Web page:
Kansas City Power & Light’s much-heralded proposal to help its customers use less electricity is in disarray, just two months after it was announced.
In December, KCP&L asked state regulators to approve plans that would lock in conservation incentives for its nearly 600,000 Missouri customers. Now the utility is withdrawing the plan for its 270,000 customers in the Kansas City area.
Industrial customers and regulatory staff members also are criticizing the remaining plan for KCP&L’s 309,000 customers in St. Joseph and other areas outside Kansas City.
KCP&L proposed the plan because by helping consumers save energy, it might be able to avoid having to build another large, costly power plant in a few years.
The Midwest hasn’t been hospitable territory for energy efficiency, because of its relatively cheap electricity prices. The Natural Resources Defense Council, which helped KCP&L draw up its plan, hoped the utility would help crack that reputation.
Rebecca Stanfield, a senior energy advocate for the group, called KCP&L’s pullback “an enormous disappointment.”
Under the KCP&L proposal, customers would be encouraged to conserve energy by getting rebates to buy energy-efficient equipment and lighting. Customers would also get rebates to make sure inefficient air-conditioners and refrigerators are disposed properly and not salvaged.
The utility also would tell residential customers what they could do specifically to reduce consumption, and how their electric use compared with that in similarly sized homes.
To pay for the program’s upfront costs, KCP&L was asking regulators to let it raise electricity rates. It also wanted to keep some of the savings, in part to compensate it for lower power sales, and share the rest with ratepayers, so that eventually both KCP&L and its customers would come out ahead.
But KCP&L, in a new filing with the Missouri Public Service Commission, said the conservation plans would have raised rates up to 4 percent, which it could not justify at this time for its Kansas City customers.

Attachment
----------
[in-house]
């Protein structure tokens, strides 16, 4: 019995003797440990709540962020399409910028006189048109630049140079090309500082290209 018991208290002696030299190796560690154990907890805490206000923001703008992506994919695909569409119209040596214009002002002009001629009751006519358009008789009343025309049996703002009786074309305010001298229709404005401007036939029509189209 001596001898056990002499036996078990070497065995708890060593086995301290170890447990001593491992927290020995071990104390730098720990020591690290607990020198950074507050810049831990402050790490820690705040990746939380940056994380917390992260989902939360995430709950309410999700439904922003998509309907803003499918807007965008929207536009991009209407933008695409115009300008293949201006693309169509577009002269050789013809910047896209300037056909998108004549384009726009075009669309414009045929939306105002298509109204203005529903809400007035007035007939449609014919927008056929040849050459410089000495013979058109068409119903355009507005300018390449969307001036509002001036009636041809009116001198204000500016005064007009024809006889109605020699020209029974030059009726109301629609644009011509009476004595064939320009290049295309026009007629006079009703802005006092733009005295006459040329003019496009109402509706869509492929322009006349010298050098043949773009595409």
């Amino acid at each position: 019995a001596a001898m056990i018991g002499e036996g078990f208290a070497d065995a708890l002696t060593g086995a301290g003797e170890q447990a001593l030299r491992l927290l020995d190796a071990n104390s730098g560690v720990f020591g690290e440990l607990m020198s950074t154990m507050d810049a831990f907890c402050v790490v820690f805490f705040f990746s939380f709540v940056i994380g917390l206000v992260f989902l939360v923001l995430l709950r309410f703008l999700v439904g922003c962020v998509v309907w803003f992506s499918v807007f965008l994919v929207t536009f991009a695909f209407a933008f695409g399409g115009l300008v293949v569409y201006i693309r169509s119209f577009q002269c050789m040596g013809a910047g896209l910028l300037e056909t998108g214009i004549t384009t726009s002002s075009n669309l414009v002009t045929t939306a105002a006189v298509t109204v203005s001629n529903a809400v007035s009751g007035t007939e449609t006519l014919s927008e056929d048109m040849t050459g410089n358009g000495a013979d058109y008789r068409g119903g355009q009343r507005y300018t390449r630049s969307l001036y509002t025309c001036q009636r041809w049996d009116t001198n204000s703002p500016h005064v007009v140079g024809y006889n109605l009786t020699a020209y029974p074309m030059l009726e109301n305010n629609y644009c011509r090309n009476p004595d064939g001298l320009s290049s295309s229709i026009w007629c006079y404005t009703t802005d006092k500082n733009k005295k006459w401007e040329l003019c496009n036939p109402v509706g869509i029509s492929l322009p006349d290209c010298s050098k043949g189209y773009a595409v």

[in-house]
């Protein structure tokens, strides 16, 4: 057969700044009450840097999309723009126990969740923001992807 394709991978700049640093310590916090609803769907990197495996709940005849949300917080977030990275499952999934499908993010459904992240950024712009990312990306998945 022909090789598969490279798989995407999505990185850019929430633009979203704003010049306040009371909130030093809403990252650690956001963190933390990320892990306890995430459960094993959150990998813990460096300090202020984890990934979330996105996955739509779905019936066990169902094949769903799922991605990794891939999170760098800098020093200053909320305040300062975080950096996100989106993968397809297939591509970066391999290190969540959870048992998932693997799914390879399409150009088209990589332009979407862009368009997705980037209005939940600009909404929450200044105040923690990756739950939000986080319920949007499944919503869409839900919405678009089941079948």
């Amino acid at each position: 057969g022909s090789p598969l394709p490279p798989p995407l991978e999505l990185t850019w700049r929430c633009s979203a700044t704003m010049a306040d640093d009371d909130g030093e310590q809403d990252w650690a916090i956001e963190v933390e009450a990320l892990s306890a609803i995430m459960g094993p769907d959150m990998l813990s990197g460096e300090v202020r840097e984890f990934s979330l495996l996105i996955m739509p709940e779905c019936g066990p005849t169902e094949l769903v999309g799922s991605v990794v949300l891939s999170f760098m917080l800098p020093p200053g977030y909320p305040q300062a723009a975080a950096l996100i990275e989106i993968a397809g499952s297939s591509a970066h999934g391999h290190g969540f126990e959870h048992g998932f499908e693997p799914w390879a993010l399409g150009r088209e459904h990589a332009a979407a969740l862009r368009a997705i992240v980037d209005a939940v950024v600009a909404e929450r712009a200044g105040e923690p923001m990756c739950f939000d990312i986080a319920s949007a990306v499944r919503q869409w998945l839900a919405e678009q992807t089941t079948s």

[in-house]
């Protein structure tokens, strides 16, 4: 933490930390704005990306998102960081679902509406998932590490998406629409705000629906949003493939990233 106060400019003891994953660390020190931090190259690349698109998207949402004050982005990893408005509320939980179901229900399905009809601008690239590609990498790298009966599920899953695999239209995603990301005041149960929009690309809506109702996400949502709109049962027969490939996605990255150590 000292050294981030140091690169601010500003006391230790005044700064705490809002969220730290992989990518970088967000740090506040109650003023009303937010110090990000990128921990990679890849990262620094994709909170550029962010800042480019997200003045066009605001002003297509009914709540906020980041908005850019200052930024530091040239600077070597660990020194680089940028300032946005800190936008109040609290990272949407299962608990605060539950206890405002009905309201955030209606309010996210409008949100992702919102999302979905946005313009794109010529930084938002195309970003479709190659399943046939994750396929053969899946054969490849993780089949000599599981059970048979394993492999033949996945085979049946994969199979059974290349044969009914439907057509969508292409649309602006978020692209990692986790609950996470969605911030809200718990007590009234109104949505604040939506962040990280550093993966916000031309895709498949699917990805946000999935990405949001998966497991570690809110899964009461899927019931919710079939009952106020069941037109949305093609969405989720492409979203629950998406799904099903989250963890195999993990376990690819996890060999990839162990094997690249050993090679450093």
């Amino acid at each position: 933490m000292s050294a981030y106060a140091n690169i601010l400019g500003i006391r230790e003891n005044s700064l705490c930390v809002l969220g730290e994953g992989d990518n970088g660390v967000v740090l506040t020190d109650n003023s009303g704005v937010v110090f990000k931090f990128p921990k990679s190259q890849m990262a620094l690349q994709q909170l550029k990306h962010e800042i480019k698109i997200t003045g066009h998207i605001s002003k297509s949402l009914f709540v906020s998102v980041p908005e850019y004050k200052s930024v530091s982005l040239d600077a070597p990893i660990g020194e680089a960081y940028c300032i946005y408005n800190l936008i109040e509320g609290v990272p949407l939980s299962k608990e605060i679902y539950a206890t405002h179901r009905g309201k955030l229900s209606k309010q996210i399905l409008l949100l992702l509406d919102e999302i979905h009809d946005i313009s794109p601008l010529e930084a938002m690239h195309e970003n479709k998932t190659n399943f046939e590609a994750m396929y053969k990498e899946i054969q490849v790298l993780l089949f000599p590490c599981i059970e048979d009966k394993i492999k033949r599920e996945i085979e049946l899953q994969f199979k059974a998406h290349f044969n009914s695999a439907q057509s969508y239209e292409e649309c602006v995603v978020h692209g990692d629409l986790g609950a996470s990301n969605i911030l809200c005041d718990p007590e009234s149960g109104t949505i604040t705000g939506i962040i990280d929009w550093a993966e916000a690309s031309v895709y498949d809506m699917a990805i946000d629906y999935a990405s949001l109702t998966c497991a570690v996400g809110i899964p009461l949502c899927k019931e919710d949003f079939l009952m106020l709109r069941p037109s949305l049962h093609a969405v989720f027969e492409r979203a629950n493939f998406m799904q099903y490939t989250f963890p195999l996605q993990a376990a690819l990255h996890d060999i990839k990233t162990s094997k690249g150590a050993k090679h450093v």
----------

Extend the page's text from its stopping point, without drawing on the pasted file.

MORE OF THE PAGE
Electricity use, held back by the recession, still hasn’t recovered, the utility said, so it has plenty of generating capacity to meet demand for some time. Plummeting natural-gas prices also played a role in the decision, making the utility’s gas-fired electricity plants cheap to operate.
“We have enough capacity to more than meet our load,” said Chuck Caisley, a KCP&L spokesman.
KCP&L could reconsider in a year or two, he said, and again seek approval to bring those customers into the energy conservation program.
The situation is different for KCP&L’s customers in its St. Joseph Light & Power and Missouri Public Service areas, which it acquired over the years when it bought other utilities.
Under state regulations, those territories still operate separately from the rest of KCP&L and have to provide their own power, and they don’t have a surplus. The utility said it still made sense to help them conserve, so KCP&L didn’t have to find as much additional power for them.
But the energy efficiency program for them also appears uncertain, given criticism by state regulatory staffers and others.
One person taking issue with that program is Lewis Mills Jr., the head of the Missouri Office of Public Counsel, the state agency that represents consumers on utility issues. Mills said one problem was how KCP&L was proposing to count energy savings, which would be used to calculate profits and other reimbursements.